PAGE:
*v*is the vertical index (row). To stretch the dynamic range of imagery, we have:

*I*

_{s}[·] is the stretched image. If the original image,

*I*[·], has a range of [0,1], the scaled imagery

*I*

_{s}[·] also ranges from [0,1]. However, its dynamic range is shifted to match that of the A/D converter. Figure 2 gives an example of the “San Francisco” image scaled to

*b*=10 (i.e.,

*R*

_{dB}=− 60.21).

As shown in Fig. 2, the scaled imagery is then best visualized in decibels.

## 3 Digital spotlighting method

*R*

_{0}. From that scene, a SAR image of (

*N*

*G*)×(

*N*

*G*) meters may be formed, where

*N*is the number of row/column pixels, and

*G*is the ground sample distance.

*N*and

*G*are determined by:

*B*

*W*

_{p}is the LFM pulse bandwidth, \(f_{\Delta } = \frac {1}{T_{r}}\) is the frequency step size,

*T*

_{r}is the duration of the return signal, and

*c*is the speed of light. A depiction of the imaging region is given in Fig. 3.

One of the uses of digital spotlighting is to mitigate the computational burden of back-projection of the SAR VPH to image the scene. Since back-projection is an *O*(*N*^{3}) algorithm, it does not scale, so digital spotlighting is a way to break up the phase history into computationally manageable sections for imaging via back-projection.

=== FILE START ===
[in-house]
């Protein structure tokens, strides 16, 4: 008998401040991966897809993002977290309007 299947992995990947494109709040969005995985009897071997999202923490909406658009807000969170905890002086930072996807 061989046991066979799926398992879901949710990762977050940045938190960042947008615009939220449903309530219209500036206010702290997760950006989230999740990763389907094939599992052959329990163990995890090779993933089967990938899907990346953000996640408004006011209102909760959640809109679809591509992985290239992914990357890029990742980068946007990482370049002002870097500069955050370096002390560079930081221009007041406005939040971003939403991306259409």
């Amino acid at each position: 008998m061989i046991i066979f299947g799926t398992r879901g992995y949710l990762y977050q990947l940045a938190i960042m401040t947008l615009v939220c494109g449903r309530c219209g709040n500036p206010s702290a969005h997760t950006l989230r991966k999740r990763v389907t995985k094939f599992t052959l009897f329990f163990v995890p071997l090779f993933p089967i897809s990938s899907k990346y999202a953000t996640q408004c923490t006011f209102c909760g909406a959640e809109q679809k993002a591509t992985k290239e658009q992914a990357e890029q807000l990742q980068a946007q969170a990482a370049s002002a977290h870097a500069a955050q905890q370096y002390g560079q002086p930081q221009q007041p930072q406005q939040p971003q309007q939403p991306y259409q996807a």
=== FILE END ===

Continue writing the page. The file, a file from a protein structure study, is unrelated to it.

*N*×

*N*pixels. Through digital spotlighting,

*D*

^{2}digitally spotlit segments are back-projected to form \(\lceil \frac {N}{D} \rceil {\times } \lceil \frac {N}{D} \rceil \) pixel images. First, the central position of each of the the digitally spotlit scenes, given by

*C*

_{i,j}, is determined. The digitally spotlit scenes are indexed by

*i*and

*j*row and column indices (i.e.,

*i*,

*j*∈[0,

*D*−1]). The center of the digitally spotlit scene (

*i*,

*j*) is given by:

*O*in Fig. 3, by:

Repositioning of the antenna

Re-centering of the phase history data

Decimation in the range dimension

Decimation in the azimuth dimension

### 3.1 Repositioning of the antenna

*P*=(

*X*,

*Y*,

*Z*), where

*X*,

*Y*, and

*Z*are the latitude, longitude, and altitude, respectively, of the antenna, in meters. The new antenna position is, then, given by:

and *P*_{O}=(*X*_{O},*Y*_{O},*Z*_{O}) is the position of scene center *O*. When back-projecting the digitally spotlit area, *P*_{C} is used for all distance calculations.

### 3.2 Re-centering of the phase history data

*X*_{ph}[·] is the original phase history data of the scene, and *X*_{C,i,j}[·] is the re-centered phase history about position *C*_{i,j}. *f*[*k*] are the frequency bins in range, where *k*∈[0,*K*), and *K* is the number of range samples in *X*_{ph}[·]. *f*_{c} is the center frequency of the radar’s LFM pulse.

### 3.3 Decimation in the range dimension

*F*

_{r}{·} is the low-pass filtering operation in the range dimension. Then, the low-pass-filtered data may be downsampled by a factor of

*D*.

*X*_{rd,i,j}[·] is the phase history decimated in range for spotlit area (*i*,*j*).

### 3.4 Decimation in the azimuth dimension

*ϕ*is the minimum elevation angle of the radar to the spotlit scene, given by: